A recent report by the Home Builders Federation, which analysed government data – found that buyers of new build homes are saving more than £400 per household annually on their energy bills – thus collectively doing their bit to reduce carbon emissions!
The report’s conclusion is timely given the ongoing crisis surrounding rising energy prices and an enhanced focus on environmental issues.
The benefits of a highly energy efficient new home have never been more important, but as well as saving homeowners on monthly bills, buyers of new homes can proudly say that on average their home produces just a third of the annual carbon emissions produced by older properties – preventing 2.4 tonnes of carbon each year for every household.
The significant report’s – ‘Greener, Cleaner, Cheaper’ – findings declared:-
– Owners of new build houses and apartments will save an average of £435 a year, rising to £555 for new build houses alone;
– The average new build home emits 2.38 tonnes less of carbon each year;
– The research shows that despite new build homes being, on average, 7.4% larger than older properties, new homebuyers are still generating valuable savings every month.
Builders of new build homes are able to adapt to new technologies, materials and regulations to embed energy efficiency at the point of construction, while owners of existing properties will often find themselves facing disruptive, extensive and costly retrofit works to bring their homes to the same standard.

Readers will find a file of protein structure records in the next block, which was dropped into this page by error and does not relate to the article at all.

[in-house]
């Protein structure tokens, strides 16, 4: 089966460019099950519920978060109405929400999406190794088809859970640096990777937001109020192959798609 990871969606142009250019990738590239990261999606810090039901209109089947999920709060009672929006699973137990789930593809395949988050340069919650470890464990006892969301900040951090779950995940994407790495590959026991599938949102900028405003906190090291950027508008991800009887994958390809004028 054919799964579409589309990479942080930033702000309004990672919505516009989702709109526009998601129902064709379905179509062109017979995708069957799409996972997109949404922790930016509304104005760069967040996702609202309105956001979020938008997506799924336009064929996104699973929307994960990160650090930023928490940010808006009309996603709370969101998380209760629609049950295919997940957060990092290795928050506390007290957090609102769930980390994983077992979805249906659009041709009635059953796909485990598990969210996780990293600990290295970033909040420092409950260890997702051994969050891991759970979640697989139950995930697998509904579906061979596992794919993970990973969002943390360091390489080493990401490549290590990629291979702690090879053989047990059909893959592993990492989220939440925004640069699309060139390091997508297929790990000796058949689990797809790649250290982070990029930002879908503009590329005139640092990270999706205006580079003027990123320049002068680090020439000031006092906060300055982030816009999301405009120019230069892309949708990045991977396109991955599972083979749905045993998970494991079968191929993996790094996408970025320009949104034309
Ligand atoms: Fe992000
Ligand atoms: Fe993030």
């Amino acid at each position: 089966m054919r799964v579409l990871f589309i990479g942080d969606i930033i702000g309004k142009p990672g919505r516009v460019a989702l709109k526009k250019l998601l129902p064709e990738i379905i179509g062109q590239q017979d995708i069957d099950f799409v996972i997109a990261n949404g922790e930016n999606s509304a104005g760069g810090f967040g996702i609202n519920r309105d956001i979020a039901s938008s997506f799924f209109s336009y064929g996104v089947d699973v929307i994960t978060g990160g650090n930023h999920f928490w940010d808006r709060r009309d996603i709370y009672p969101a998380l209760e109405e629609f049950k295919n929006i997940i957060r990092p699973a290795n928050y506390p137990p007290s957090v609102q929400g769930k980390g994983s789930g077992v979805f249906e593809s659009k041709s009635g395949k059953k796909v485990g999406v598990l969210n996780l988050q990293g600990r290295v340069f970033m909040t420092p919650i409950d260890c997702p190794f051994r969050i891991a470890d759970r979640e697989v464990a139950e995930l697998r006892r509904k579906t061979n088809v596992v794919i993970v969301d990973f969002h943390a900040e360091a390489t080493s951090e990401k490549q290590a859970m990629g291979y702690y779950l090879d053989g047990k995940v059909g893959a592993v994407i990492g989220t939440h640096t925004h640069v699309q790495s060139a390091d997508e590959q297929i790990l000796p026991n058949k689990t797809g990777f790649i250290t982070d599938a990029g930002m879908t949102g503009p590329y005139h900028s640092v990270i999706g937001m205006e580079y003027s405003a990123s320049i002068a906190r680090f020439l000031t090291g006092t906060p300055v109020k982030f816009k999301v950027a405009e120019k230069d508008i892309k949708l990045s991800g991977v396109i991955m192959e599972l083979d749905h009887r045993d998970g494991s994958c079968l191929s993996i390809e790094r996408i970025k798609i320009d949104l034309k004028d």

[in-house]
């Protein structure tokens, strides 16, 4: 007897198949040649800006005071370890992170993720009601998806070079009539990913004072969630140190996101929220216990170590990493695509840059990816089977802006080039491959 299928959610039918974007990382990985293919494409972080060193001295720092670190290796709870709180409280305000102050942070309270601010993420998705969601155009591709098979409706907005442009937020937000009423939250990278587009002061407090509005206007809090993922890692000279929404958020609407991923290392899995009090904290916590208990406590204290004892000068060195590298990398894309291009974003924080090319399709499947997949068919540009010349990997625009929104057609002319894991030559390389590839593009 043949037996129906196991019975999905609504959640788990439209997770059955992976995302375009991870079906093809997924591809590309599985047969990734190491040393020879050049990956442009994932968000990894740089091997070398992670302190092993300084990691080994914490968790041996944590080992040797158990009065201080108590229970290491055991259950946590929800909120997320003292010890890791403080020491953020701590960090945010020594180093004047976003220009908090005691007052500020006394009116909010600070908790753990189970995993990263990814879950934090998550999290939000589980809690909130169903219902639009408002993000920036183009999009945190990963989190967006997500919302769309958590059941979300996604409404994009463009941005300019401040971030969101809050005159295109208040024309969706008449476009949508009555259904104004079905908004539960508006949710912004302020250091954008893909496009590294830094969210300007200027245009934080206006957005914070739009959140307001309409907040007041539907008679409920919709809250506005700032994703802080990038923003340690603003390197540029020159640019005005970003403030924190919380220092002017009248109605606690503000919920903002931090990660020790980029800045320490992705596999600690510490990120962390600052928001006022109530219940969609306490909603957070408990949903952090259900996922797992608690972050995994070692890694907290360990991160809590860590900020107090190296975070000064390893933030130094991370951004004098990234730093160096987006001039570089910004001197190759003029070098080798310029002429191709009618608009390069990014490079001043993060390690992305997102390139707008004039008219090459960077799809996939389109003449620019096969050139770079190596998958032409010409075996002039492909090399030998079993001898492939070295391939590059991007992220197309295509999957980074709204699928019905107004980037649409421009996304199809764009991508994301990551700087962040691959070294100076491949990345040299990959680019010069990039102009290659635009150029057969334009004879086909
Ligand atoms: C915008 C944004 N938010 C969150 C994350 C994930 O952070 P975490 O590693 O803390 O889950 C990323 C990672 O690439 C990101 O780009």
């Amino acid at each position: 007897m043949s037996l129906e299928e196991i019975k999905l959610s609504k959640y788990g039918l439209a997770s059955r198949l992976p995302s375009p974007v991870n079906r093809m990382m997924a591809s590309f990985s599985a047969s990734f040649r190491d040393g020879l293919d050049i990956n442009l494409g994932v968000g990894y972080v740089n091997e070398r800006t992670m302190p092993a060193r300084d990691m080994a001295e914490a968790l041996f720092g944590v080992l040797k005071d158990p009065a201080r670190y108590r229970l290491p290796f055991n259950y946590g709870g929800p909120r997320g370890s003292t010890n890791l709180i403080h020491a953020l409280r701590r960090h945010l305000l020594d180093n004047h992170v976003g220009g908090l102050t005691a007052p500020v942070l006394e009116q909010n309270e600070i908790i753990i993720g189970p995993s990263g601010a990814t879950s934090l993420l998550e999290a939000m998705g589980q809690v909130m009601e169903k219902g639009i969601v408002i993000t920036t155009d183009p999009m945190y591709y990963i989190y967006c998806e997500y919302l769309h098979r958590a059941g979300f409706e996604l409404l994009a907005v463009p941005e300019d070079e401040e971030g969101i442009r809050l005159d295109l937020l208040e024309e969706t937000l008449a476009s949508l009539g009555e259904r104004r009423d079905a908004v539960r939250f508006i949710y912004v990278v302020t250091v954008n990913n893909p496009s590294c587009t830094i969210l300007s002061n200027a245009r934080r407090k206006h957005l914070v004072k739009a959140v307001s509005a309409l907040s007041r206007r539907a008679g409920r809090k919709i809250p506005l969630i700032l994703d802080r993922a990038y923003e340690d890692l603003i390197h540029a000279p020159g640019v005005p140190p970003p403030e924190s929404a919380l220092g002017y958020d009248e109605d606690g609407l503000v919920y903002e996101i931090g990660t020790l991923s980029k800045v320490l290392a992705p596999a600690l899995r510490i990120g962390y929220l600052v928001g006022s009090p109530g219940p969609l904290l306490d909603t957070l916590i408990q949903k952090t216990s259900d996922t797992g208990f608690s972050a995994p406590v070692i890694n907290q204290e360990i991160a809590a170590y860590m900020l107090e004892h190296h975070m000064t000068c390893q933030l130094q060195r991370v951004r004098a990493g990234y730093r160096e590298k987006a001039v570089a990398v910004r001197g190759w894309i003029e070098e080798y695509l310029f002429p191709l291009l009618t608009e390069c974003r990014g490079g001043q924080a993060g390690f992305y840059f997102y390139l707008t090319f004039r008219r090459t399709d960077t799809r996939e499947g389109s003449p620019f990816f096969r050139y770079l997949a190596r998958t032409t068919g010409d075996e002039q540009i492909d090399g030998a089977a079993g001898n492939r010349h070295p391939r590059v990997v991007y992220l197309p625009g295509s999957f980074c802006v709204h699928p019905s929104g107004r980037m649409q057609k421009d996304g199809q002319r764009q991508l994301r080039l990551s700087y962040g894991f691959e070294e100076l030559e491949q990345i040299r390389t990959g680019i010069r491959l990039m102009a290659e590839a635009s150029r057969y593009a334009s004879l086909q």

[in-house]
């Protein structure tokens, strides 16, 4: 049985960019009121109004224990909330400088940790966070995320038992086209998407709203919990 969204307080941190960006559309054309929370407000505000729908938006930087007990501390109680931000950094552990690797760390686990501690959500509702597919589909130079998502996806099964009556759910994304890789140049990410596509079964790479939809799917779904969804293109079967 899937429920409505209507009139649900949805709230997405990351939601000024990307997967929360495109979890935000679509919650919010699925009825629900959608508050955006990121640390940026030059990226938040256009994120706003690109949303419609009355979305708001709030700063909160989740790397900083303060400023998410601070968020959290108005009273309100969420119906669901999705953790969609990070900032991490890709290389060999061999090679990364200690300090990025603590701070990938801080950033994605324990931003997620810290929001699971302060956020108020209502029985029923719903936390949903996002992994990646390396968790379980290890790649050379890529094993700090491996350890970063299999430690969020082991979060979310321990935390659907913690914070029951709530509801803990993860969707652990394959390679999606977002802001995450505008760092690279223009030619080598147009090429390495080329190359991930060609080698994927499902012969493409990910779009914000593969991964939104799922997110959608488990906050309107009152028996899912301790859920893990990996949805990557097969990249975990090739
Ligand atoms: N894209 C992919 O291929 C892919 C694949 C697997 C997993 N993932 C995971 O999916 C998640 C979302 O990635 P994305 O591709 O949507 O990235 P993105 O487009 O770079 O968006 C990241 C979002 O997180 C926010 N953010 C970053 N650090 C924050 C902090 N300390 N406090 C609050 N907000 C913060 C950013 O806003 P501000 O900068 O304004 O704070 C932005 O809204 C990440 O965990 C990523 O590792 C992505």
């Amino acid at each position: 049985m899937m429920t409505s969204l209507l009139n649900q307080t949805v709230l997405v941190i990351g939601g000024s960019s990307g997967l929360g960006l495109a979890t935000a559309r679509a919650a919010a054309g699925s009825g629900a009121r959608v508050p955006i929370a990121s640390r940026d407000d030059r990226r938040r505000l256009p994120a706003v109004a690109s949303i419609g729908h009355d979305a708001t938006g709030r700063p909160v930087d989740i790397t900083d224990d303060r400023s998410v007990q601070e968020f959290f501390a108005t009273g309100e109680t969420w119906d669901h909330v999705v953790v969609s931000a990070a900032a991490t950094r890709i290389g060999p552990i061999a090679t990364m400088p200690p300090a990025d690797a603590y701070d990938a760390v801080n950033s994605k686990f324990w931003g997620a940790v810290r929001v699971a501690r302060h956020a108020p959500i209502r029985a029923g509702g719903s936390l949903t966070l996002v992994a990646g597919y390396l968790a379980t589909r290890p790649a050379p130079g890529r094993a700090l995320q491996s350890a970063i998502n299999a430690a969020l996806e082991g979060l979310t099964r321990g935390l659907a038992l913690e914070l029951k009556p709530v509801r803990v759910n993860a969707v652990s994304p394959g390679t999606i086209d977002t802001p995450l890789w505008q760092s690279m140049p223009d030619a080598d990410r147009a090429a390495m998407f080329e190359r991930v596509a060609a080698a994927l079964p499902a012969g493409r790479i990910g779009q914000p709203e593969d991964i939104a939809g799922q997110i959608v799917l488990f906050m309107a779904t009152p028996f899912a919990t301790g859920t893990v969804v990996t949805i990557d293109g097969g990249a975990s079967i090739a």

Braidwater is currently building six low carbon bungalows at Church Road, Derry/Londonderry, which all have an air source heat pump. A renewable energy source, air source heat pumps take the warm air from outside (even when it’s freezing) and heat the home. A major environmental benefit of heat pumps is that they produce no carbon emissions onsite, unlike the traditional oil or gas burners.
In addition to environmental technologies, more lenders are beginning to offer green mortgages – such as lower interest rates for buyers of more energy efficient homes.
Commenting on the new research, HBF Managing Director, Neil Jefferson said: ‘We have known for many years that new homes bring a wealth of benefits to homebuyers but with energy bills rising it’s never been more important for homebuyers to weigh up these costs as they consider their next move.
‘Indeed, mortgage lenders have a vital role to play in helping homebuyers to make the cost efficient and carbon saving steps that households are increasingly keen to make.’
In the year to September 2021, 84% of new-build properties received an A or B EPC rating for energy efficiency, while just 3% of existing properties reached the same standard. In contrast, 58% of existing dwellings had an efficiency rating of D-G.